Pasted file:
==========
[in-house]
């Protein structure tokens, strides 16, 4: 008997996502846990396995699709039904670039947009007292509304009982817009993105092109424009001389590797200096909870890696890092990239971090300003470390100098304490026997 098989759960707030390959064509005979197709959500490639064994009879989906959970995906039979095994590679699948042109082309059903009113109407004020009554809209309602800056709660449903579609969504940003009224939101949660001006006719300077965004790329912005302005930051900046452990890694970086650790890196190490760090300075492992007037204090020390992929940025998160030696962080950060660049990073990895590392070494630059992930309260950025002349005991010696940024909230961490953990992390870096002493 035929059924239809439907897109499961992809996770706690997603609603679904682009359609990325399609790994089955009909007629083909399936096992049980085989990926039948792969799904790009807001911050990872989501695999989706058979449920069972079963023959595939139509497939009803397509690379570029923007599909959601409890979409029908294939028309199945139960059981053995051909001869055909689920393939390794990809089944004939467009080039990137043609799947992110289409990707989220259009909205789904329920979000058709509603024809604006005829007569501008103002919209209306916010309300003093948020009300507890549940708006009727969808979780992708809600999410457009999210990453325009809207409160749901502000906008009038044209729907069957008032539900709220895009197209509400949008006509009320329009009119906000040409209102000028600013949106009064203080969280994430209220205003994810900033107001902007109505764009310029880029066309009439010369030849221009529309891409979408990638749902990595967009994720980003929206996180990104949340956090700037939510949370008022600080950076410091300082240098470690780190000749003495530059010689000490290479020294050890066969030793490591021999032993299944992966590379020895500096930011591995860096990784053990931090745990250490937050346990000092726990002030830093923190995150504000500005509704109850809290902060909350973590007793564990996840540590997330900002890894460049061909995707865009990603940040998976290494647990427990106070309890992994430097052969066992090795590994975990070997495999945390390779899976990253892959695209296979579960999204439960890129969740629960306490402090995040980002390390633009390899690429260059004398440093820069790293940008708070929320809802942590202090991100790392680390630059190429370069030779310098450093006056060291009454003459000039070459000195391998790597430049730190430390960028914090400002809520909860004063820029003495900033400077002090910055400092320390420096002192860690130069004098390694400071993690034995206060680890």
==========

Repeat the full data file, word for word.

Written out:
[in-house]
């Protein structure tokens, strides 16, 4: 008997996502846990396995699709039904670039947009007292509304009982817009993105092109424009001389590797200096909870890696890092990239971090300003470390100098304490026997 098989759960707030390959064509005979197709959500490639064994009879989906959970995906039979095994590679699948042109082309059903009113109407004020009554809209309602800056709660449903579609969504940003009224939101949660001006006719300077965004790329912005302005930051900046452990890694970086650790890196190490760090300075492992007037204090020390992929940025998160030696962080950060660049990073990895590392070494630059992930309260950025002349005991010696940024909230961490953990992390870096002493 035929059924239809439907897109499961992809996770706690997603609603679904682009359609990325399609790994089955009909007629083909399936096992049980085989990926039948792969799904790009807001911050990872989501695999989706058979449920069972079963023959595939139509497939009803397509690379570029923007599909959601409890979409029908294939028309199945139960059981053995051909001869055909689920393939390794990809089944004939467009080039990137043609799947992110289409990707989220259009909205789904329920979000058709509603024809604006005829007569501008103002919209209306916010309300003093948020009300507890549940708006009727969808979780992708809600999410457009999210990453325009809207409160749901502000906008009038044209729907069957008032539900709220895009197209509400949008006509009320329009009119906000040409209102000028600013949106009064203080969280994430209220205003994810900033107001902007109505764009310029880029066309009439010369030849221009529309891409979408990638749902990595967009994720980003929206996180990104949340956090700037939510949370008022600080950076410091300082240098470690780190000749003495530059010689000490290479020294050890066969030793490591021999032993299944992966590379020895500096930011591995860096990784053990931090745990250490937050346990000092726990002030830093923190995150504000500005509704109850809290902060909350973590007793564990996840540590997330900002890894460049061909995707865009990603940040998976290494647990427990106070309890992994430097052969066992090795590994975990070997495999945390390779899976990253892959695209296979579960999204439960890129969740629960306490402090995040980002390390633009390899690429260059004398440093820069790293940008708070929320809802942590202090991100790392680390630059190429370069030779310098450093006056060291009454003459000039070459000195391998790597430049730190430390960028914090400002809520909860004063820029003495900033400077002090910055400092320390420096002192860690130069004098390694400071993690034995206060680890």